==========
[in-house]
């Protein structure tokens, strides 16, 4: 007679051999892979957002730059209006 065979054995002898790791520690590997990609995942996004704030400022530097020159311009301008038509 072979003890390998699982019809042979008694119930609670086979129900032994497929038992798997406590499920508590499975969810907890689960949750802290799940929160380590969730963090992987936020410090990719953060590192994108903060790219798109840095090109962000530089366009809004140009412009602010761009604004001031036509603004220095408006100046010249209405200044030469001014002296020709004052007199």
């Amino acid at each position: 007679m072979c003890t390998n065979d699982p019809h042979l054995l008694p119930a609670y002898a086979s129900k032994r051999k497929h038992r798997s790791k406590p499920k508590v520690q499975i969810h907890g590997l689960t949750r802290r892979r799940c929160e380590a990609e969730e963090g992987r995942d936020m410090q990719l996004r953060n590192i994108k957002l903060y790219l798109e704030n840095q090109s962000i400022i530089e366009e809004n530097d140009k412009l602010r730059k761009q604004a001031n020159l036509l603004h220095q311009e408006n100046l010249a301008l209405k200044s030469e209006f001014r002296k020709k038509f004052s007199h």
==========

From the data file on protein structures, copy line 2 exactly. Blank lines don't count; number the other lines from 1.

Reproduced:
């Protein structure tokens, strides 16, 4: 007679051999892979957002730059209006 065979054995002898790791520690590997990609995942996004704030400022530097020159311009301008038509 072979003890390998699982019809042979008694119930609670086979129900032994497929038992798997406590499920508590499975969810907890689960949750802290799940929160380590969730963090992987936020410090990719953060590192994108903060790219798109840095090109962000530089366009809004140009412009602010761009604004001031036509603004220095408006100046010249209405200044030469001014002296020709004052007199």